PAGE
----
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DOT official denies allegations that Chao helped her family’s company

Oversight committee questioned whether Transportation secretary's TV appearances with family in China were improper

Transportation Secretary Elaine L. Chao shakes hands with Labor Secretary Eugene Scalia during his confirmation hearing before the Senate Health, Education Labor and Pensions Committee on Sept. 19. (Caroline Brehman/CQ Roll Call)
Transportation Secretary Elaine L. Chao shakes hands with Labor Secretary Eugene Scalia during his confirmation hearing before the Senate Health, Education Labor and Pensions Committee on Sept. 19. (Caroline Brehman/CQ Roll Call)

Allegations that Transportation Secretary Elaine L. Chao used her office to help the shipping company owned by her father and sister are “simply false,” a Transportation Department official told the chairman of the House Oversight and Reform Committee on Monday.

Adam Sullivan, the departments’s assistant secretary of governmental affairs, said in a letter to Chairman Elijah E. Cummings that Chao is not involved with the management or operations of her family’s shipping company, Foremost Group, and does not have a financial stake in the company.

[Committee launches probe of Chao’s ties to family’s business]

Cummings, a Maryland Democrat, questioned in a Sept. 16 letter to Chao whether she had used her Cabinet position to benefit Foremost Group. Cummings said he was launching an investigation after reports that Chao had appeared alongside her father in at least a dozen Chinese media interviews, sometimes behind the official seal of the Department of Transportation.

But in his response to Cummings’ letter, Sullivan defended her Chinese TV appearances, writing that “there is nothing new or nefarious about the fact that Secretary Chao is a role model for immigrants from Asia.”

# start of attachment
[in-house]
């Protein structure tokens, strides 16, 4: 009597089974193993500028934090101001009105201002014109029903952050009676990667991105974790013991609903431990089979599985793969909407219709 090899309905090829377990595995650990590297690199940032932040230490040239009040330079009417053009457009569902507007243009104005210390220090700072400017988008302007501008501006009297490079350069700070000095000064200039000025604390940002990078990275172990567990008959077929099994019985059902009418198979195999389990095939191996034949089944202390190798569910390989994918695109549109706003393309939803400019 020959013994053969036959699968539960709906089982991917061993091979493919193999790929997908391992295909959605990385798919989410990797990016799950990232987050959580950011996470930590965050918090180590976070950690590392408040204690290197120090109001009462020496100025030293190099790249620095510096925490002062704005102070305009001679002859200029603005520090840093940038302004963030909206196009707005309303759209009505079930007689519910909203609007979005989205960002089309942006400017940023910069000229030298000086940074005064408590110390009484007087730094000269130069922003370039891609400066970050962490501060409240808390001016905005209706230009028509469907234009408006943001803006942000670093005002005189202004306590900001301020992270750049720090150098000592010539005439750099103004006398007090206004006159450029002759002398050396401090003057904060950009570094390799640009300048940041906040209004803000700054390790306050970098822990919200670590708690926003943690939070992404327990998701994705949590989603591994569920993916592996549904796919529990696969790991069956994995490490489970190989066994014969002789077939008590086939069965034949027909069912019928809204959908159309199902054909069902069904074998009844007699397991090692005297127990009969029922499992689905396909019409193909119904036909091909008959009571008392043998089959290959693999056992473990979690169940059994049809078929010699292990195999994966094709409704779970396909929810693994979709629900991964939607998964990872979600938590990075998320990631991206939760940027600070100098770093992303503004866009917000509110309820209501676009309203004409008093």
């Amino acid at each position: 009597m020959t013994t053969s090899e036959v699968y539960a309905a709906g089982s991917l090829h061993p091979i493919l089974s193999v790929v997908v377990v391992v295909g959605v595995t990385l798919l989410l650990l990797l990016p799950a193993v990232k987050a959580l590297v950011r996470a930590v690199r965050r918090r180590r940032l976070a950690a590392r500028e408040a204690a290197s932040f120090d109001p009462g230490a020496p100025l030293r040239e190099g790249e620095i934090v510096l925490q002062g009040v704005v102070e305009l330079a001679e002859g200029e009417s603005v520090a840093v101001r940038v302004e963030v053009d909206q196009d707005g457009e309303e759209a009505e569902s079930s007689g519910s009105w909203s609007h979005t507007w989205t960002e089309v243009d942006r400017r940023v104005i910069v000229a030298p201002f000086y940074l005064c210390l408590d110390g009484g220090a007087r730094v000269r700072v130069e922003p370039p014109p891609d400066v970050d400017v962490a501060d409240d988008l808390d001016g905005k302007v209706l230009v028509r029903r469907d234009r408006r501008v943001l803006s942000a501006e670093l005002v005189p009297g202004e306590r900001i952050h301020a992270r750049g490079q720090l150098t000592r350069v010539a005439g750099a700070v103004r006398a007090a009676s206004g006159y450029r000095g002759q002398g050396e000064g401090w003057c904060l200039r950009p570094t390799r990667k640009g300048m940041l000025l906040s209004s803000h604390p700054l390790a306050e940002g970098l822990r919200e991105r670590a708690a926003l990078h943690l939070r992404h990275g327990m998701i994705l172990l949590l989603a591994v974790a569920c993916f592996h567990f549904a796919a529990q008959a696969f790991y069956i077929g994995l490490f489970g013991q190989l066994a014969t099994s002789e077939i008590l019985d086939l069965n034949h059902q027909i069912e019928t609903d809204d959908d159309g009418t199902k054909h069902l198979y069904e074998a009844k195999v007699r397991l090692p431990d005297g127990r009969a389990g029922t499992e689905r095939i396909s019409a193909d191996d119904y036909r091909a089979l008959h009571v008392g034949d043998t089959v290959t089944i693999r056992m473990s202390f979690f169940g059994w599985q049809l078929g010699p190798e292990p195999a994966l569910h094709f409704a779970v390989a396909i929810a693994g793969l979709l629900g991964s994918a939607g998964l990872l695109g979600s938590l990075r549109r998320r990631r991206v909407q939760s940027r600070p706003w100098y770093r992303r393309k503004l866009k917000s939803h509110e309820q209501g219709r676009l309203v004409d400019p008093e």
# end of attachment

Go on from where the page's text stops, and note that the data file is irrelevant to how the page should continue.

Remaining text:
He wrote that the department does not do anything that would “regulate, promote, or benefit” the business financially.

Sullivan also dismissed allegations that the department helped Chao’s family’s business by reducing funding for programs that help U.S.-flagged vessels in foreign trade. He called those allegations baseless and said Chao “has been one of our Nation’s strongest advocates for the U.S.-flagged maritime industry.”

“Most disappointing among the allegations raised in these media reports are the unfair insinuations about the Secretary’s family,” Sullivan wrote, saying Chao’s family members “are not public figures, and they did not sign up for the disparagement that apparently comes with public service.”

Cummings’ letter had also sought information on why Chao did not divest her stock in Vulcan Materials, a Birmingham, Alabama-based construction company, immediately after becoming secretary.

[House Ethics Committee announces reviews of Tlaib, Huizenga, Spano]

Cummings said that although Chao promised in April 2018 to cash out her stock holdings in the company, where she served on the board of directors for two years, she did not sell her shares until June 3, 2019, after the Wall Street Journal published an article about her failure to divest.

In his letter, Sullivan said multiple ethics officials within the federal government “consider the matter closed,” and said Chao was not required by law to divest her shares but did so anyway.

“Secretary Chao’s decision to divest demonstrates her commitment to going above and beyond ethical requirements,” he wrote.

Sullivan’s response comes one week after the House Oversight and Reform Committee’s ranking Republican Jim Jordan of Ohio and Subcommittee on Government Operations ranking Republican Mark Meadows of North Carolina sent a letter to Cummings complaining about the investigation. Jordan and Meadows wrote that the investigation “largely rehashes old allegations and ignores information unhelpful to your political objectives.”

The Transportation Department letter sent Monday included Chao’s 2019 and 2018 financial disclosures and letters exchanged with ethics officials on her shares in Vulcan Materials.

It was characterized by Department of Transportation officials as “the beginning of a rolling production” of responses to the committee.

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